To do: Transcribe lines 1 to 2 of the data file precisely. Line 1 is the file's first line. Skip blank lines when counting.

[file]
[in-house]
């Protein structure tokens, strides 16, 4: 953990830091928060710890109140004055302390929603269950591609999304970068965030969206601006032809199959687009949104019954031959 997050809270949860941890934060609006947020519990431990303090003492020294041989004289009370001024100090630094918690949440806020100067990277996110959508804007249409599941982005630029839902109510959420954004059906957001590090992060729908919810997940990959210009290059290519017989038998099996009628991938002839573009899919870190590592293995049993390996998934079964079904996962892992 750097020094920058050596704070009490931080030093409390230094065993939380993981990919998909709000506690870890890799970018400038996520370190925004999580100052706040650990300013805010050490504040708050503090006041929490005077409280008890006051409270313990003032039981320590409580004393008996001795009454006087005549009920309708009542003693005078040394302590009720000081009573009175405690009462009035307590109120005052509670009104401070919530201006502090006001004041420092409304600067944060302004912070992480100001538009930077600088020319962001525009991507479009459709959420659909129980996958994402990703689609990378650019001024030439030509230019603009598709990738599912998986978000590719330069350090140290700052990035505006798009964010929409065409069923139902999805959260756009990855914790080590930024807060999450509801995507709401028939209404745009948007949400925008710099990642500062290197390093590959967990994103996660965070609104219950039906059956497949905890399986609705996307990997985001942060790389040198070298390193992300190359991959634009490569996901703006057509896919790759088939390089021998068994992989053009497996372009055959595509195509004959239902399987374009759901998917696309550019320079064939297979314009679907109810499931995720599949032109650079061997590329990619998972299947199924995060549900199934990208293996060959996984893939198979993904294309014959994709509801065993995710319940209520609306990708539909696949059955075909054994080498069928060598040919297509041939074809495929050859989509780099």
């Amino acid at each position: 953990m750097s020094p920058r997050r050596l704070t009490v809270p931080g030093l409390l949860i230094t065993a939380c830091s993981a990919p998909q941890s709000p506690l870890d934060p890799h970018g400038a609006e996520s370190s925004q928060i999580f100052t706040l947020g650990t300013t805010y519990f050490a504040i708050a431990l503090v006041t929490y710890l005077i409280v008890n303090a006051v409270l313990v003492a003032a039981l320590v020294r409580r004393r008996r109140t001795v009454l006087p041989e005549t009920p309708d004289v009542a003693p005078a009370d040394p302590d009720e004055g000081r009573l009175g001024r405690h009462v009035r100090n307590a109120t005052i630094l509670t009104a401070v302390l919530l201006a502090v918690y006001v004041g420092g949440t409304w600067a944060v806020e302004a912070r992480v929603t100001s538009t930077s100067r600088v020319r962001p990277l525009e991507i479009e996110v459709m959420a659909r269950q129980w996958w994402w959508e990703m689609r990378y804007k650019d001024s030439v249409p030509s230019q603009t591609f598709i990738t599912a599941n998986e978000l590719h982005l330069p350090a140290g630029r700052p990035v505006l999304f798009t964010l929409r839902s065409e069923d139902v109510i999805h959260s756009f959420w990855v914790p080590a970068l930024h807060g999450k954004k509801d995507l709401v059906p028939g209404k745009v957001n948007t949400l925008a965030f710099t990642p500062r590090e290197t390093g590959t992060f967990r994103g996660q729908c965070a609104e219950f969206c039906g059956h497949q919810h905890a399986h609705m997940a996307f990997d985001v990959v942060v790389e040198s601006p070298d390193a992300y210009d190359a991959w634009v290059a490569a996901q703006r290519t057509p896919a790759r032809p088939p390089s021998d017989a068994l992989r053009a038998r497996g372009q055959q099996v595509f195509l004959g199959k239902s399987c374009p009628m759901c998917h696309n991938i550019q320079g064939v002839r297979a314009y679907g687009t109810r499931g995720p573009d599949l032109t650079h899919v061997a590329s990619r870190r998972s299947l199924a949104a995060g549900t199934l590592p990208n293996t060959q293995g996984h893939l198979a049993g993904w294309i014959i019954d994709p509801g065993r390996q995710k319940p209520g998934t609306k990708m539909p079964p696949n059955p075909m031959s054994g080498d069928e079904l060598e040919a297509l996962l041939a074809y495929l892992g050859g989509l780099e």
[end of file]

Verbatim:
[in-house]
């Protein structure tokens, strides 16, 4: 953990830091928060710890109140004055302390929603269950591609999304970068965030969206601006032809199959687009949104019954031959 997050809270949860941890934060609006947020519990431990303090003492020294041989004289009370001024100090630094918690949440806020100067990277996110959508804007249409599941982005630029839902109510959420954004059906957001590090992060729908919810997940990959210009290059290519017989038998099996009628991938002839573009899919870190590592293995049993390996998934079964079904996962892992 750097020094920058050596704070009490931080030093409390230094065993939380993981990919998909709000506690870890890799970018400038996520370190925004999580100052706040650990300013805010050490504040708050503090006041929490005077409280008890006051409270313990003032039981320590409580004393008996001795009454006087005549009920309708009542003693005078040394302590009720000081009573009175405690009462009035307590109120005052509670009104401070919530201006502090006001004041420092409304600067944060302004912070992480100001538009930077600088020319962001525009991507479009459709959420659909129980996958994402990703689609990378650019001024030439030509230019603009598709990738599912998986978000590719330069350090140290700052990035505006798009964010929409065409069923139902999805959260756009990855914790080590930024807060999450509801995507709401028939209404745009948007949400925008710099990642500062290197390093590959967990994103996660965070609104219950039906059956497949905890399986609705996307990997985001942060790389040198070298390193992300190359991959634009490569996901703006057509896919790759088939390089021998068994992989053009497996372009055959595509195509004959239902399987374009759901998917696309550019320079064939297979314009679907109810499931995720599949032109650079061997590329990619998972299947199924995060549900199934990208293996060959996984893939198979993904294309014959994709509801065993995710319940209520609306990708539909696949059955075909054994080498069928060598040919297509041939074809495929050859989509780099």